Tuesday, November 27, 2007

George's Guardian Grandmother

From Robert Draper's new book, Dead Certain: The Presidency of George W. Bush:

Harriet Miers, the staff secretary, understood her boss's penchant for exactitude and enforced it with relish. . . . While other senior staffers judged speeches for content or rhetorical effectiveness, Miers would fire back distinctly protective comments: Would the president feel comfortable going out on such a limb? Had he ever said anything quite like this before?. . . .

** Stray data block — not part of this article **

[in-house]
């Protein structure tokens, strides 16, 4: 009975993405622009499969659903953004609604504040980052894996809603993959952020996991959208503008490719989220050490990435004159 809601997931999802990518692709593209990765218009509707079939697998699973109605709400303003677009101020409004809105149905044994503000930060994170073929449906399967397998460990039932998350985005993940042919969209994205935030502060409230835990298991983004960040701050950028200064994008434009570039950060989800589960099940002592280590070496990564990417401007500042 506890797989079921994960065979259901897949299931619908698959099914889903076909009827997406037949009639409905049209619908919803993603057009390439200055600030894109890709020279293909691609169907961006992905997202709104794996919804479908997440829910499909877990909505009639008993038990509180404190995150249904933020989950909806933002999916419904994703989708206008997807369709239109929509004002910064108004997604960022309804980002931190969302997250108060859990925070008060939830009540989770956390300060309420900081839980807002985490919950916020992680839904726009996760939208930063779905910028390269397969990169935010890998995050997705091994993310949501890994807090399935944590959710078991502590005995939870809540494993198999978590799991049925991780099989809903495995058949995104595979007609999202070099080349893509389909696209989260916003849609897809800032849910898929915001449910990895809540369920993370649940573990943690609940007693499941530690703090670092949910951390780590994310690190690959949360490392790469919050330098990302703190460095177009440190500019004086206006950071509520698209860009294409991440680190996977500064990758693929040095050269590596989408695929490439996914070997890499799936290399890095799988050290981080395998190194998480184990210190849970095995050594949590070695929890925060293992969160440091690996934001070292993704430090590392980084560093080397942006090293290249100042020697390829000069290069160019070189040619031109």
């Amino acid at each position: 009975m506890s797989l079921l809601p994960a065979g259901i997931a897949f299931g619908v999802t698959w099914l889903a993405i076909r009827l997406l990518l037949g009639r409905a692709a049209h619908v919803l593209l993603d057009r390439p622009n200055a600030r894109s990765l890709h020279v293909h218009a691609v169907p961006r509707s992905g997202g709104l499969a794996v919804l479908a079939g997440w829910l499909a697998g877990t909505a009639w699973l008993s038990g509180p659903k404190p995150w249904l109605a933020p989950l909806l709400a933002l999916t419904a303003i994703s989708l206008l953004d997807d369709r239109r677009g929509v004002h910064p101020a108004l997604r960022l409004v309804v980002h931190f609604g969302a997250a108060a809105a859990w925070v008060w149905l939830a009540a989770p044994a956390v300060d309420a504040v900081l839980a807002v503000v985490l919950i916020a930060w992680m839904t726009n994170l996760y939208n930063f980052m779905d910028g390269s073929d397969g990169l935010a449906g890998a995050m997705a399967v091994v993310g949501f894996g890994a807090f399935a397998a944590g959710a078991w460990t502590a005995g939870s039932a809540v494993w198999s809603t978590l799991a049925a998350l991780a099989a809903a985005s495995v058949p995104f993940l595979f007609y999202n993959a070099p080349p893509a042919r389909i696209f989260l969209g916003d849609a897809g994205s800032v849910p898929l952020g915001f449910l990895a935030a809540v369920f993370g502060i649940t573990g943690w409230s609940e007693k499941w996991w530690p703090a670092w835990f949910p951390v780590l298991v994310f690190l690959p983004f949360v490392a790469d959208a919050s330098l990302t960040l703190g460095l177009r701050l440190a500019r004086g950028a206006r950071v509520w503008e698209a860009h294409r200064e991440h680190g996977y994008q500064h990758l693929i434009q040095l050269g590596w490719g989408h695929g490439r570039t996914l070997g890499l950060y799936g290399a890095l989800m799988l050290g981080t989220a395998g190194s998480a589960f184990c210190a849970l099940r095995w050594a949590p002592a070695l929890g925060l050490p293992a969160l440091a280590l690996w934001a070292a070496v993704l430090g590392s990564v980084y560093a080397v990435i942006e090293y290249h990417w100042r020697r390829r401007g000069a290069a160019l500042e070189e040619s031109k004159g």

When the president expected something, it had to be there. Which meant late hours. Insane hours. Harriet Miers was always in by six in the morning. Always still there at eight in the evening. Usually much later. And weekends—those, too. She'd go to church on Sunday, then over to the White House. After all, she reasoned, things were happening in the world 24 hours a day. Always events that generated documents, which the president needed to see the following morning. When a nagging issue arose, she generally avoided calling staffers at home at night, interrupting their family lives. She would endeavor to do the research herself. This approach, she told herself, was the more efficient method.